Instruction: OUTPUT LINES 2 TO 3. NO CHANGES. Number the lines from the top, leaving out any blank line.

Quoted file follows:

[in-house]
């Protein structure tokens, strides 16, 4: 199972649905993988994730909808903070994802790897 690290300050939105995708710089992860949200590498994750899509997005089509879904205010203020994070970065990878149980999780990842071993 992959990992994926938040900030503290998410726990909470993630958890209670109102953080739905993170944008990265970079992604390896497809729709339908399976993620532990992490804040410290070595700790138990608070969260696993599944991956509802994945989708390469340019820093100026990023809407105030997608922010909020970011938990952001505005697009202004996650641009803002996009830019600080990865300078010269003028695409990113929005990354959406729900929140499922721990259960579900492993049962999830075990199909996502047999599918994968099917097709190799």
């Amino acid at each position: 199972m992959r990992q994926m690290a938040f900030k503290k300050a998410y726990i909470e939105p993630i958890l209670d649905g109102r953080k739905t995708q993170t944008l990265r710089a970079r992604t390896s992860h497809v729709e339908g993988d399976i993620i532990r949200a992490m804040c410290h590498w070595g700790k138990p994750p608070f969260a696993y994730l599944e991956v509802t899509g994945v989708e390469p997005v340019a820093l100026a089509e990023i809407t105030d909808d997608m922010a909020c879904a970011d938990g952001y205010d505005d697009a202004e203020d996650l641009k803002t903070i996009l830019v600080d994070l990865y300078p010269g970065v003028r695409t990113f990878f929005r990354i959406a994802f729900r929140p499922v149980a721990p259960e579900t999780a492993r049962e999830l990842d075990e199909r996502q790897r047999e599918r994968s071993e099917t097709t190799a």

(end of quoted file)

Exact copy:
């Protein structure tokens, strides 16, 4: 199972649905993988994730909808903070994802790897 690290300050939105995708710089992860949200590498994750899509997005089509879904205010203020994070970065990878149980999780990842071993 992959990992994926938040900030503290998410726990909470993630958890209670109102953080739905993170944008990265970079992604390896497809729709339908399976993620532990992490804040410290070595700790138990608070969260696993599944991956509802994945989708390469340019820093100026990023809407105030997608922010909020970011938990952001505005697009202004996650641009803002996009830019600080990865300078010269003028695409990113929005990354959406729900929140499922721990259960579900492993049962999830075990199909996502047999599918994968099917097709190799």
């Amino acid at each position: 199972m992959r990992q994926m690290a938040f900030k503290k300050a998410y726990i909470e939105p993630i958890l209670d649905g109102r953080k739905t995708q993170t944008l990265r710089a970079r992604t390896s992860h497809v729709e339908g993988d399976i993620i532990r949200a992490m804040c410290h590498w070595g700790k138990p994750p608070f969260a696993y994730l599944e991956v509802t899509g994945v989708e390469p997005v340019a820093l100026a089509e990023i809407t105030d909808d997608m922010a909020c879904a970011d938990g952001y205010d505005d697009a202004e203020d996650l641009k803002t903070i996009l830019v600080d994070l990865y300078p010269g970065v003028r695409t990113f990878f929005r990354i959406a994802f729900r929140p499922v149980a721990p259960e579900t999780a492993r049962e999830l990842d075990e199909r996502q790897r047999e599918r994968s071993e099917t097709t190799a």